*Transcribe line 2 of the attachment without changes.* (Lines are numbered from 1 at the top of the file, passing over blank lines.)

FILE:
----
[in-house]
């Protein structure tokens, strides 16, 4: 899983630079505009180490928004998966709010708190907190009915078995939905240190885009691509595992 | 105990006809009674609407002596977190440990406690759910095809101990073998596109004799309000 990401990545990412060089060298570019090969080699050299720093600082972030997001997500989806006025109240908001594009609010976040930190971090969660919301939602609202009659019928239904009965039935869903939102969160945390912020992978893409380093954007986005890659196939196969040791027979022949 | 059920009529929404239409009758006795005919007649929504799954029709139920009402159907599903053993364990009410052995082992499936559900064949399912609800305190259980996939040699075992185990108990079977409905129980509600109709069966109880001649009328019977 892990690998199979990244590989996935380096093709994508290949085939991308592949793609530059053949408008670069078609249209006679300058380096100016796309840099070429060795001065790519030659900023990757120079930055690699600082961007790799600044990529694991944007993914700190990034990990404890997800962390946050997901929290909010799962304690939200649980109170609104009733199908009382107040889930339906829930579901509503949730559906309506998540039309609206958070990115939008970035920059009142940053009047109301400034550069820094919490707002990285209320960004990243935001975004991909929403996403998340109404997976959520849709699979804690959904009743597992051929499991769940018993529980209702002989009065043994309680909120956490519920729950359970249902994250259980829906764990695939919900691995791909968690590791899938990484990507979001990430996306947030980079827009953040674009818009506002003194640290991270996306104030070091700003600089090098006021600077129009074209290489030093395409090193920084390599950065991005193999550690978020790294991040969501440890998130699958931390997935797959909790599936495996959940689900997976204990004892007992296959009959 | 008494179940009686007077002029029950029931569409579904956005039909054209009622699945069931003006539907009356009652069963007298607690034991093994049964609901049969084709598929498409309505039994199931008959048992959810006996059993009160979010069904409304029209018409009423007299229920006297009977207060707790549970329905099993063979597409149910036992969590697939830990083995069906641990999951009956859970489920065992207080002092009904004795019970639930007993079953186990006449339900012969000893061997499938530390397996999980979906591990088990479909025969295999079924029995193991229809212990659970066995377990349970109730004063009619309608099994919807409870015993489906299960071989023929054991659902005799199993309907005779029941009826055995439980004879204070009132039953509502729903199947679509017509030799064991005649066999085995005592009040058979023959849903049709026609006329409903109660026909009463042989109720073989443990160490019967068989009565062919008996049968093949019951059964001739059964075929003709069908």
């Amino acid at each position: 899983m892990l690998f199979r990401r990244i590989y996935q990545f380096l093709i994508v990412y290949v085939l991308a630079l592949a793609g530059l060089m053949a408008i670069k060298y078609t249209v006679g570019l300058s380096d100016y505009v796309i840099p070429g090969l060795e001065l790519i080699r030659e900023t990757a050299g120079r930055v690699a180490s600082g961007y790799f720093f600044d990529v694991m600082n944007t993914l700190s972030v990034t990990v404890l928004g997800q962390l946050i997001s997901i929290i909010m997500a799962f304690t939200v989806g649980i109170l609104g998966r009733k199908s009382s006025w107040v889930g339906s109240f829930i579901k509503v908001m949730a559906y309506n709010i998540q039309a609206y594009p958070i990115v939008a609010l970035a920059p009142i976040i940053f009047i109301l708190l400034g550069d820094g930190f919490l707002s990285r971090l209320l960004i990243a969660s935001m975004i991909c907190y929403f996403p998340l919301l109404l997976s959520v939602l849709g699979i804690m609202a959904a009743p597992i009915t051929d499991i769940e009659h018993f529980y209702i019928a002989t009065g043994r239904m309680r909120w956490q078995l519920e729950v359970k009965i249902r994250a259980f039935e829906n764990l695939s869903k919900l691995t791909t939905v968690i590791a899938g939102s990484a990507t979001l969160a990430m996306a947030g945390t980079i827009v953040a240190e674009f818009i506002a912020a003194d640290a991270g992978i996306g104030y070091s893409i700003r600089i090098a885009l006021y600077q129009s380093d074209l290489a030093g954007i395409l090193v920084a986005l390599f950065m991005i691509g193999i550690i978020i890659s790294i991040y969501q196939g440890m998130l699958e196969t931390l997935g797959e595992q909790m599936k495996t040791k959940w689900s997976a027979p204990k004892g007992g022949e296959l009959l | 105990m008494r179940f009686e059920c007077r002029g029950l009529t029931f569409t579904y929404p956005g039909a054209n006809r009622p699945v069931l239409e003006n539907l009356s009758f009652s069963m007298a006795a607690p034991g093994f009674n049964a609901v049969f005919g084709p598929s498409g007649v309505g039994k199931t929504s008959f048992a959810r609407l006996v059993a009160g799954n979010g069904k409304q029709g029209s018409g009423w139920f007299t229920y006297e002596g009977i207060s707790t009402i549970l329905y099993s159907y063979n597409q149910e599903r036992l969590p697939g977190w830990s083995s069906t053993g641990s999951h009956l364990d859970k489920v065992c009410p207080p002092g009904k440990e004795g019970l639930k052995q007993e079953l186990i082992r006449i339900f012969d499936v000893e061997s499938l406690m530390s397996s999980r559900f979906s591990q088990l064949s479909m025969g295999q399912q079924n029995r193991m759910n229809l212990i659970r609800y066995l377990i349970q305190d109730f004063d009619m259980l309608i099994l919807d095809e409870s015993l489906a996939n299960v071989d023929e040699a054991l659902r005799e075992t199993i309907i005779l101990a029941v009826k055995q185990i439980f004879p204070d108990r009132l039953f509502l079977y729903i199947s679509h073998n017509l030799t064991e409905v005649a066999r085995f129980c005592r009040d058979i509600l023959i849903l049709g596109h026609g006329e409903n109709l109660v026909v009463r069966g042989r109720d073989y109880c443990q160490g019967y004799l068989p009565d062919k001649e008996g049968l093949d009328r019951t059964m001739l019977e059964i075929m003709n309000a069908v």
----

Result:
């Protein structure tokens, strides 16, 4: 899983630079505009180490928004998966709010708190907190009915078995939905240190885009691509595992 | 105990006809009674609407002596977190440990406690759910095809101990073998596109004799309000 990401990545990412060089060298570019090969080699050299720093600082972030997001997500989806006025109240908001594009609010976040930190971090969660919301939602609202009659019928239904009965039935869903939102969160945390912020992978893409380093954007986005890659196939196969040791027979022949 | 059920009529929404239409009758006795005919007649929504799954029709139920009402159907599903053993364990009410052995082992499936559900064949399912609800305190259980996939040699075992185990108990079977409905129980509600109709069966109880001649009328019977 892990690998199979990244590989996935380096093709994508290949085939991308592949793609530059053949408008670069078609249209006679300058380096100016796309840099070429060795001065790519030659900023990757120079930055690699600082961007790799600044990529694991944007993914700190990034990990404890997800962390946050997901929290909010799962304690939200649980109170609104009733199908009382107040889930339906829930579901509503949730559906309506998540039309609206958070990115939008970035920059009142940053009047109301400034550069820094919490707002990285209320960004990243935001975004991909929403996403998340109404997976959520849709699979804690959904009743597992051929499991769940018993529980209702002989009065043994309680909120956490519920729950359970249902994250259980829906764990695939919900691995791909968690590791899938990484990507979001990430996306947030980079827009953040674009818009506002003194640290991270996306104030070091700003600089090098006021600077129009074209290489030093395409090193920084390599950065991005193999550690978020790294991040969501440890998130699958931390997935797959909790599936495996959940689900997976204990004892007992296959009959 | 008494179940009686007077002029029950029931569409579904956005039909054209009622699945069931003006539907009356009652069963007298607690034991093994049964609901049969084709598929498409309505039994199931008959048992959810006996059993009160979010069904409304029209018409009423007299229920006297009977207060707790549970329905099993063979597409149910036992969590697939830990083995069906641990999951009956859970489920065992207080002092009904004795019970639930007993079953186990006449339900012969000893061997499938530390397996999980979906591990088990479909025969295999079924029995193991229809212990659970066995377990349970109730004063009619309608099994919807409870015993489906299960071989023929054991659902005799199993309907005779029941009826055995439980004879204070009132039953509502729903199947679509017509030799064991005649066999085995005592009040058979023959849903049709026609006329409903109660026909009463042989109720073989443990160490019967068989009565062919008996049968093949019951059964001739059964075929003709069908």